Linea Sketch excels in the simplicity department. In fact, it has been praised by experts for its large feature set and simple UI. If you want something that lets you do just about anything you want while maintaining a simple UI, you can’t go wrong with this app. The app can do lots of things, but its particular focus is on sketching. It has a fill tool, a blend tool, and lots of colors. You can also add layers, though you’re limited to just 5. Depending on which you’re more comfortable with, you can use the Apple Pencil or your finger. You can even record the drawing and play it back later if you want.

7. Zen Brush 2

If you’re into Japanese calligraphy, then you’ll love Zen Brush 2, an iPad drawing app that emulates those brushes. It has a very smooth drawing engine that makes creating Zen art easy. We particularly love the gallery feature, that lets you save unfinished works. To help give drawings a feeling of depth, there is the ink dispersion effect. It supports Apple Pencil and other pressure-sensitive styluses too. It used to be that you could only use black ink with this app, but now it has red ink too.

8. Concepts

This iPad drawing app was created with professionals in mind, especially when it comes to sketching. With Concepts, you get access to advanced sketching features, including organic brushes, an infinite canvas, precision tools, and a powerful vector drawing engine. Concepts works especially well for product designers and architects, thanks to its precision tools, though all types of artists can use it. It’s great even for visual thinkers who just want a fun app to doodle with when thinking through stuff.

9. Comic Draw

Comic Draw is made especially for drawing comics, so it’s a great tool to try if you’re intent on becoming a comic artist. It has lots of tools to help you lay out panels, get perspective right, and of course add layers to manage your drawings. There’s also a sketchpad where you can play around with concepts and brushes to help you touch up your designs. For the dialog, there is a lettering suite with different fonts, balloons, common words, and other design tools to build your dialog. This app lets you make everything from simple comic strips to entire graphic novels.

10. Sketch Club

Sketch Club is a simple but powerful iPad application for making beautiful art. It has some cool brushes, including pixel art, vector tools, pens, and procedural tools. The user interface is minimalist and highly customizable, so you can quickly access the tools you use regularly. It also has a great online community where you can upload your sketches and get feedback, as well as participate in daily and weekly competitions.

Key accessories for beginners learning digital art on an iPad

While working on your iPad, you will find certain accessories and general styles of work dramatically improve your productivity. We’ll list a few of the most important ones in this section.

Matte screen protector

There are lots of screen protectors for the iPad, and each comes with its advantages. However, matte or paper-like ones are the best if you intend to do lots of drawing on your iPad. They best emulate the feeling of drawing on traditional paper. They also reduce glare on your screen, so you can see what you’re doing when you’re drawing.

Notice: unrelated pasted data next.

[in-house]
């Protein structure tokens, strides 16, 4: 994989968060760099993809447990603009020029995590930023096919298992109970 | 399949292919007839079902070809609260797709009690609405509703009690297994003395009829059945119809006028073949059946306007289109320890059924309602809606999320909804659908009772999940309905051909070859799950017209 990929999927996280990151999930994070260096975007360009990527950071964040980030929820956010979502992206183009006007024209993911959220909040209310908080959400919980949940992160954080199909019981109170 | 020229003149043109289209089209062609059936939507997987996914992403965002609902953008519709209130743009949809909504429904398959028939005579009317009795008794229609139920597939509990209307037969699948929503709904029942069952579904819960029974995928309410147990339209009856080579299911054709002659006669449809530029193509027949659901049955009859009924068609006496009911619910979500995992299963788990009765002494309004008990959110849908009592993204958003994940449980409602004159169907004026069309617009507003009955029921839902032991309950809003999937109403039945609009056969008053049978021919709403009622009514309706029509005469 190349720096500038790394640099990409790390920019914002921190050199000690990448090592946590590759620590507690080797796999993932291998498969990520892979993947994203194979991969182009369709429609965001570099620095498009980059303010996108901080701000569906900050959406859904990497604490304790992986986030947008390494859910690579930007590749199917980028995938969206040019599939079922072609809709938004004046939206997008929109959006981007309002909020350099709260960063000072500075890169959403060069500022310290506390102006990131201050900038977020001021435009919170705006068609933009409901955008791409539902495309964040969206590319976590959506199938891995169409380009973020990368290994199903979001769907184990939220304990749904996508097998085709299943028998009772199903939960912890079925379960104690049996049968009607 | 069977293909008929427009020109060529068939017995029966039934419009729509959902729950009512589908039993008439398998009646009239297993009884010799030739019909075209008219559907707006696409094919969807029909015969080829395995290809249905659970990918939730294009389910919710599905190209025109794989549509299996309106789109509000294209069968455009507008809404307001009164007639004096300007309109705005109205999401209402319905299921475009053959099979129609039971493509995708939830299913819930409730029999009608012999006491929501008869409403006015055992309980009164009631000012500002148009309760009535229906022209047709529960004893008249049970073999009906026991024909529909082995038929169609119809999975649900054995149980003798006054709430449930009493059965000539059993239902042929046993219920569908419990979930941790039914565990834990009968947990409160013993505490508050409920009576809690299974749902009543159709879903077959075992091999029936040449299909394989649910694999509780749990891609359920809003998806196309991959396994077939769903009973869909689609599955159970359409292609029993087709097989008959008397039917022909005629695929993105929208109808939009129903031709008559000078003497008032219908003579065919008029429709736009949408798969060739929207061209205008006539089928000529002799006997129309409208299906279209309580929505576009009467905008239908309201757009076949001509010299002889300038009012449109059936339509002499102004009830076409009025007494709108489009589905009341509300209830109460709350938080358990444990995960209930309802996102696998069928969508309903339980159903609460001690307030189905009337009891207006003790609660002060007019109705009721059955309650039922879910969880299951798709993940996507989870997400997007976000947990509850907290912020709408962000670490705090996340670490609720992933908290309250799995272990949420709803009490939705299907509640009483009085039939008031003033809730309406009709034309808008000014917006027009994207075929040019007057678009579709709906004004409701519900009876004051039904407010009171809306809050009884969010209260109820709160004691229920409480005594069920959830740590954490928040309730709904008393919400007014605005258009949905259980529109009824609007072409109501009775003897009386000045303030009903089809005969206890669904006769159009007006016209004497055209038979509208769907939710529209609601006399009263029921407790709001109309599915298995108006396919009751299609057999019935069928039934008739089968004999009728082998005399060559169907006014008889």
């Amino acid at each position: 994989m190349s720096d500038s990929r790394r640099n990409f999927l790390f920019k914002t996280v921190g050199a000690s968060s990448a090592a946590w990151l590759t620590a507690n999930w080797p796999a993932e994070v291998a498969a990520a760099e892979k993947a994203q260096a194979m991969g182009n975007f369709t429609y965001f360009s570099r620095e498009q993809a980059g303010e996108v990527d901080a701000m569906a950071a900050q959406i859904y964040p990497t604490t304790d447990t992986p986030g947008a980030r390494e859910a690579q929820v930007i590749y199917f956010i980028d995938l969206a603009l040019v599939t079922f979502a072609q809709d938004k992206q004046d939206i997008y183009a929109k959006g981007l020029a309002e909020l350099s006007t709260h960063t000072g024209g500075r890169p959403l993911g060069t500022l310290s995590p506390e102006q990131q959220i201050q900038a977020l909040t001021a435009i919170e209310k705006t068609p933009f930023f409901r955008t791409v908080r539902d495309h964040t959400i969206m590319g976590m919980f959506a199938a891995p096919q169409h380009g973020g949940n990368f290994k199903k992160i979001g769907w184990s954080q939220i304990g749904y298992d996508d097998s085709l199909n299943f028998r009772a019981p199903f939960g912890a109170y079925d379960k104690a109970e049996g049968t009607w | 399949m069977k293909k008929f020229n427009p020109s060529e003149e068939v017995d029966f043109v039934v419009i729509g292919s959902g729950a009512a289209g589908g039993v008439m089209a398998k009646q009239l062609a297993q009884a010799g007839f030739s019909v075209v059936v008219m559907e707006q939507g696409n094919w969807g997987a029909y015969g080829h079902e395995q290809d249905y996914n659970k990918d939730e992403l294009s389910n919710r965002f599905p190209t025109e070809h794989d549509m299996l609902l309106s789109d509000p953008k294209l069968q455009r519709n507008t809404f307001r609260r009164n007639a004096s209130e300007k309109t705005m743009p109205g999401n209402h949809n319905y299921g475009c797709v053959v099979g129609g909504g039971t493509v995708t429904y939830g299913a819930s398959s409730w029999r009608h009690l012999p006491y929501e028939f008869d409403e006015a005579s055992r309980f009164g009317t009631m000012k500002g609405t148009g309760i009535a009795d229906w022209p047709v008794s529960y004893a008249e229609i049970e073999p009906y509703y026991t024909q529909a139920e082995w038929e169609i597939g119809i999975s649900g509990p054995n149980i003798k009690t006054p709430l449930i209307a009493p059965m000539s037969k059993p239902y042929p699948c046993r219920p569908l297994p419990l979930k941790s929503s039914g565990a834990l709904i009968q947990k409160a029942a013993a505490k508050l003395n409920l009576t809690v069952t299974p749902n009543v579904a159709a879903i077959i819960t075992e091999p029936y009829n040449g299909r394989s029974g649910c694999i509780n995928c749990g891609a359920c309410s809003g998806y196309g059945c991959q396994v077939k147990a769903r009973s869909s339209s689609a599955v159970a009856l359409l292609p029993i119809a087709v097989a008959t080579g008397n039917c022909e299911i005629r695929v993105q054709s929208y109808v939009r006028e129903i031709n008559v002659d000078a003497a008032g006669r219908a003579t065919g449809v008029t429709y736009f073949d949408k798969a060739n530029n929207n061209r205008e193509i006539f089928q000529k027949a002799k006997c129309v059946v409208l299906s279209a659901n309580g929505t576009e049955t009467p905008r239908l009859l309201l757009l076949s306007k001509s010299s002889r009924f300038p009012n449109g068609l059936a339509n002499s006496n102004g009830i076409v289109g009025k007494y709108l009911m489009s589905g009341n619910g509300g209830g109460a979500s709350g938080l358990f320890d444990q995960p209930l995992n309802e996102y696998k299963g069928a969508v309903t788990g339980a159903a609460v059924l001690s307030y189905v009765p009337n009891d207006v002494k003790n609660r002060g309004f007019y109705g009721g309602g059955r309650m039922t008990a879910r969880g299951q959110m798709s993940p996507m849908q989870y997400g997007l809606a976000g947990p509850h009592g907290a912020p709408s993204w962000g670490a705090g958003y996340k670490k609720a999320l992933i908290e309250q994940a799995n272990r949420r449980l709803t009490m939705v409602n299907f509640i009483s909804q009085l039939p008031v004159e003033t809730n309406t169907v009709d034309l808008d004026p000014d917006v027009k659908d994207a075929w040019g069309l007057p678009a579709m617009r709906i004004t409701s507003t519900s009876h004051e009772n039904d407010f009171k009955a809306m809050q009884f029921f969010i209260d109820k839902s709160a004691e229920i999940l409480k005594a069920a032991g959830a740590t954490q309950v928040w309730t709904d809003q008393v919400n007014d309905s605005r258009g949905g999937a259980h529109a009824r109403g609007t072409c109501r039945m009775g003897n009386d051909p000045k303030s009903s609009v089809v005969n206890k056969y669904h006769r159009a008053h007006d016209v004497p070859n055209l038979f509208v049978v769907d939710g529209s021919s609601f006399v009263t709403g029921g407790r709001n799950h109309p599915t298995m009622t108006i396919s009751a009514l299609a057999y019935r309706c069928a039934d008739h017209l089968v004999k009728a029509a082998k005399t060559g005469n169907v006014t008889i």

StreamLine Mode in Procreate

Procreate is one of the most popular drawing apps for the iPad out there. One of the many reasons artists love it is the Streamline feature, which helps you keep your strokes even and smooth. It’s an excellent tool when you’re inking or lettering, letting you perfect your lines.

Brushes

Once you’ve been doing digital art for long enough, you’ll likely have some favorite brushes that you understand very well. Your brush, after all, is what you use to create works of art. There will be many available brushes, no matter which drawing app you go for, and the wide selection can feel overwhelming. Our advice is to play around with as many as possible and find the ones you’re most comfortable with. You should also search online for ones that aren’t on your drawing app and play with those too. And if you find that no brush quite scratches your itch, you can create your own!

Stylus

With the iPad, you have lots of stylus options. The best one, of course, is the latest Apple Pencil. However, whichever one you pick, the angle at which you apply pressure will directly impact your drawing. You should therefore know your stylus’s tilt and pressure-sensitivity very well, and play around with it until you’re comfortable.

Layers

One of the major advantages of digital drawing over traditional drawing is the ability to use layers to separate your work. Understanding how to use layers is crucial to your success as a digital artist, as you’ll need them for everything, from rough sketching to shading, to coloring. Our advice is to understand layers as intimately as you can, no matter what drawing app you use. They all have them, anyway.

Grids

When you look at a finished work of complex art, such as a portrait, you won’t see all the lines and shapes that the artist used as references to nail the proportions. And yet, you need these to get your proportions right, and even the most experienced artists rarely wing it freehand when doing serious work. As a beginner, you should take advantage of grid lines to help you get your proportions right. Do it until you’re good enough that you don’t need grids anymore, and then don’t stop using them. It’s a cardinal rule!

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10 tips for beginners learning digital art on an iPad